Is There Any Hope For GoPro Stock?

It was once worth $3 billion, it was the only name in action-cameras, and was destined for greatness; now GoPro stock is the butt of the joke

Feb. 11, 2020

There was a time when GoPro (NASDAQ: GPRO) was riding the wave of the growing adventure tourism market as a key player. In 2016, this market was valued at almost $500 million and is projected to reach $1.3 billion by 2023, registering a CAGR of 17.4%. The sad truth, however, is that GoPro will likely not be around to enjoy this growth much longer. Not, at least, as we know it. 

GoPro’s Q4 Earnings 

It may come as a shock to absolutely no one to hear that GoPro’s February 5th earnings call was yet another underwhelming affair. The digital-camera maker reported fourth-quarter revenue of $528 million versus expectations of $566 million, with earnings of $0.65 also falling short.

Never fear though: founder and CEO Nick Woodman is optimistic: “We believe we are well-positioned to meaningfully expand both margin and EPS in 2020 thanks to the strength of our entire product line, high-margin Plus subscription service and app monetization strategy.”

There you have it, it’s going to be a great 2020 for the beleaguered company, much like 2019, 2018 and so on.

Ok, perhaps not…

The company’s stock fell nearly 10% the day after the report, bringing its 12-month fall to roughly 15%. This is no short term issue though, as the stock is down 91% in 5 years. 

Where did it go wrong for GoPro?

It might shock you to learn that the last quarter was actually GoPro’s second-most profitable in its history, taking in a net of $102 million, and also saw its revenue jump 40% year on year. Its success was driven largely by sales of its new GoPro Hero 8 series, which helped GoPro to eke out a profit of $102 million. As well as that, analysts estimate that 87% of all action-camera units sold were GoPro’s.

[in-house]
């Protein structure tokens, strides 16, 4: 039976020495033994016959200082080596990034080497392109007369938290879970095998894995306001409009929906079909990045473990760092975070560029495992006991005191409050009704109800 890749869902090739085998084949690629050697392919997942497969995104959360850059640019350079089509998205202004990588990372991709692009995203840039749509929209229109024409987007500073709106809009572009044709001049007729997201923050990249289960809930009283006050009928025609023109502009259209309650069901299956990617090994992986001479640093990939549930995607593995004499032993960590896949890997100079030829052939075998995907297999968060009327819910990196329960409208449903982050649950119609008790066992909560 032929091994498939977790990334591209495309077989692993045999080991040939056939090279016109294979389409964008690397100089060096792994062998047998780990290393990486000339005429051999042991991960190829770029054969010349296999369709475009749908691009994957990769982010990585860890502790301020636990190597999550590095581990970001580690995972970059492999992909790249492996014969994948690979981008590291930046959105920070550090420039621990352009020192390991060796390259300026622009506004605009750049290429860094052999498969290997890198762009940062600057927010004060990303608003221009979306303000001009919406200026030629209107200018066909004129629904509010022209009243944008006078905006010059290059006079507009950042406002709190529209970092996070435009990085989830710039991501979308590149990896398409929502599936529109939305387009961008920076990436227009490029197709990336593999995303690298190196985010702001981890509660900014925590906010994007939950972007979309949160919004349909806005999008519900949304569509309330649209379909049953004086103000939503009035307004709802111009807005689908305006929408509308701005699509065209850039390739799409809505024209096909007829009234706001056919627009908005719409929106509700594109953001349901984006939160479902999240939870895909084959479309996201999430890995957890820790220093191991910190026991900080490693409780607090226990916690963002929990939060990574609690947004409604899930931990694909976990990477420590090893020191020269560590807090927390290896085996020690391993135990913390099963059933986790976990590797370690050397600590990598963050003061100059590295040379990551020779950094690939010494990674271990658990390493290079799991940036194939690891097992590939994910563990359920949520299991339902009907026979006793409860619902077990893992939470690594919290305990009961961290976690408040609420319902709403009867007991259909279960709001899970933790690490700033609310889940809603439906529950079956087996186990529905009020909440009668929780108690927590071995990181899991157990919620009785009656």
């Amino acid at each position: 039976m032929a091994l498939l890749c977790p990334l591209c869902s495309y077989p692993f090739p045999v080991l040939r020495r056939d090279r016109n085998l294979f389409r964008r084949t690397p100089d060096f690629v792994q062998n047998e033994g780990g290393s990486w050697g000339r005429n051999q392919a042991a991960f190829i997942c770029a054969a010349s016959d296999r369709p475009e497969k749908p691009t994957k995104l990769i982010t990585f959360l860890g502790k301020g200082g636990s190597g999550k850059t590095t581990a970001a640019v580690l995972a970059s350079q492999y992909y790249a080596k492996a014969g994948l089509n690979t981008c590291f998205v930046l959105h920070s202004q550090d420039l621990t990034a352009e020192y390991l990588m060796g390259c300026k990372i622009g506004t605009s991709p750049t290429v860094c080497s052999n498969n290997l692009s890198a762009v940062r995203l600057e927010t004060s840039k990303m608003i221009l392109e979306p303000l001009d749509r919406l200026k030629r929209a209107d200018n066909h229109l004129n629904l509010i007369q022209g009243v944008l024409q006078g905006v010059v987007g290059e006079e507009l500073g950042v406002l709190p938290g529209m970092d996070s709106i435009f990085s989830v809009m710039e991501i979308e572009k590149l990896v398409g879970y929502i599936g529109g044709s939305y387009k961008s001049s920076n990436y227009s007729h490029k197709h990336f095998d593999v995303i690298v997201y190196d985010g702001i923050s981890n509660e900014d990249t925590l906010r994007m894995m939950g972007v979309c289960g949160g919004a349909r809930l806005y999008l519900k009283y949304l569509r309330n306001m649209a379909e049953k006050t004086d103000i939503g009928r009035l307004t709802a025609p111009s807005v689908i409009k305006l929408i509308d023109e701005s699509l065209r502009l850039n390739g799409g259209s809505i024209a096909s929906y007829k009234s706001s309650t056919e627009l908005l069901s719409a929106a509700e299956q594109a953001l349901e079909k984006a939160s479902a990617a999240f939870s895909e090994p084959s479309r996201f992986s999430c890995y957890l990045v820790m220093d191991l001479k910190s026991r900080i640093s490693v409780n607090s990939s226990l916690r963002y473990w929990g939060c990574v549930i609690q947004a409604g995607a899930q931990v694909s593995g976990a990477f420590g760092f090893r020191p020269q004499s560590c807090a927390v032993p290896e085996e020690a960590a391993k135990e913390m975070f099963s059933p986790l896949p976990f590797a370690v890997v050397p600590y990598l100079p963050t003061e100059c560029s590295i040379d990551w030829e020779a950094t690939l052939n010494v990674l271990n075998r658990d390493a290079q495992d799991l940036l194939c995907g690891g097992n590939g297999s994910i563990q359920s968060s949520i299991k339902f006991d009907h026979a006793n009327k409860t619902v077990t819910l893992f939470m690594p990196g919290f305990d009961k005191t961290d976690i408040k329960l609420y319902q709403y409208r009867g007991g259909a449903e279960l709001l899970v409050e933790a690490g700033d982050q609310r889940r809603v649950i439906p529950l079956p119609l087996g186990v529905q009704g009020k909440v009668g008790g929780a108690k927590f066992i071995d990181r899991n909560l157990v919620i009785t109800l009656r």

This is not the report of a failed camera, so where is it going wrong?

Back in 2016, when GoPro had a chance to corner the drone market in the U.S., the company failed miserably. Its lack of ideas and, for lack of a better word, poor quality drones just didn’t wow customers. It’s hard to become a market leader in drones when you can’t even keep them in the sky. This multi-million dollar project was shut down in 2018, costing 250 jobs, and the last of GoPro’s reputation.

That’s not all. The main problem has without a doubt been founder-CEO Nick Woodman, who has long outstayed his welcome. If he did not have founder control — 73% voting rights — he likely would have been booted from the company years ago.

Woodman fancies himself somewhat of an Elon Musk — founder of Tesla (NASDAQ: TSLA) – eccentric, young, ‘cool’. The problem is that he is not delivering. GoPro has been a no-growth company since its 2015 IPO — aside from a brief 4-month rise following its listing — and Woodman is the perfect example of how companies should not be run, much like Zynga Inc (NASDAQ: ZNGA) and that founder-controlled disaster.

To put it into context, Nick Woodman was the highest-paid chief executive in the U.S. back in 2014, with an annual salary of $285 million. That is almost half of GoPro’s current market cap of $615 million. Needless to say, he is not earning that anymore. 

Is there any future for GoPro?

Right now, GoPro’s future looks about as bright as, well, what’s the opposite of a button? Yes, the company does have some cash reserves, but it also has a large debt of more than $140 million last June, which has been growing.

Following Alphabet’s (NASDAQ: GOOGL)(NASDAQ: GOOG) purchase of Fitbit (NYSE: FIT) back in November, many people have been asking when someone will step in and buy GoPro. The first name on everyone’s lips seems to be Apple (NASDAQ: AAPL), and it does make some sense. Not only is Apple sitting on a cash pile of more than $200 billion, but it also has a very sticky eco-system of products that GoPro’s cameras would fit nicely into — with some alterations. As Apple’s wearables market grows, there’s no reason adding GoPro to the mix would do any harm.

However, this is all just speculation. If GoPro is to survive on its own it needs to go back to its basics and rethink who its target audience is, what do they want, and can GoPro provide it. However, I’m not an expert on such things, I’m just a writer who doesn’t want to see a company with thousands of employees go under.

MyWallSt operates a full disclosure policy. MyWallSt staff currently hold long positions in GoPro. Read our full disclosure policy here.